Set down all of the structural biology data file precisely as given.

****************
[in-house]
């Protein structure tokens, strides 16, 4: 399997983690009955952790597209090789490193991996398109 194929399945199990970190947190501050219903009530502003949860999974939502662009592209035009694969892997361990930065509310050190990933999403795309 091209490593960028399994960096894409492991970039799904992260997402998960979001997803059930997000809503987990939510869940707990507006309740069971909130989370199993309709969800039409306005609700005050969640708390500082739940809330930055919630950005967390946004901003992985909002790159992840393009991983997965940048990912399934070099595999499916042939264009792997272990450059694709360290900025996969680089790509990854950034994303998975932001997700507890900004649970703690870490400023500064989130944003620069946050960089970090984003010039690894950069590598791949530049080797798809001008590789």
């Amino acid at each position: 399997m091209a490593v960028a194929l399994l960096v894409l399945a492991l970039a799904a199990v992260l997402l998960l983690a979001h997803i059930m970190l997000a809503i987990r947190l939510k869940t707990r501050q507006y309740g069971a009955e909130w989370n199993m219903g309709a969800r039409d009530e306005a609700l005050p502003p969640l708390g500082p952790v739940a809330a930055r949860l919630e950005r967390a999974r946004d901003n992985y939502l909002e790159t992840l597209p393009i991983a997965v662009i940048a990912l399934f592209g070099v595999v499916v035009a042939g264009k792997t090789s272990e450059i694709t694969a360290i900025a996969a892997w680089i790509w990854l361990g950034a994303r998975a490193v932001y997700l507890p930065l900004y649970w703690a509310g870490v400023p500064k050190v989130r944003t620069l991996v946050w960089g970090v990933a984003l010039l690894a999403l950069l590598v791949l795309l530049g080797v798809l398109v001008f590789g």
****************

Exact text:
[in-house]
């Protein structure tokens, strides 16, 4: 399997983690009955952790597209090789490193991996398109 194929399945199990970190947190501050219903009530502003949860999974939502662009592209035009694969892997361990930065509310050190990933999403795309 091209490593960028399994960096894409492991970039799904992260997402998960979001997803059930997000809503987990939510869940707990507006309740069971909130989370199993309709969800039409306005609700005050969640708390500082739940809330930055919630950005967390946004901003992985909002790159992840393009991983997965940048990912399934070099595999499916042939264009792997272990450059694709360290900025996969680089790509990854950034994303998975932001997700507890900004649970703690870490400023500064989130944003620069946050960089970090984003010039690894950069590598791949530049080797798809001008590789």
């Amino acid at each position: 399997m091209a490593v960028a194929l399994l960096v894409l399945a492991l970039a799904a199990v992260l997402l998960l983690a979001h997803i059930m970190l997000a809503i987990r947190l939510k869940t707990r501050q507006y309740g069971a009955e909130w989370n199993m219903g309709a969800r039409d009530e306005a609700l005050p502003p969640l708390g500082p952790v739940a809330a930055r949860l919630e950005r967390a999974r946004d901003n992985y939502l909002e790159t992840l597209p393009i991983a997965v662009i940048a990912l399934f592209g070099v595999v499916v035009a042939g264009k792997t090789s272990e450059i694709t694969a360290i900025a996969a892997w680089i790509w990854l361990g950034a994303r998975a490193v932001y997700l507890p930065l900004y649970w703690a509310g870490v400023p500064k050190v989130r944003t620069l991996v946050w960089g970090v990933a984003l010039l690894a999403l950069l590598v791949l795309l530049g080797v798809l398109v001008f590789g």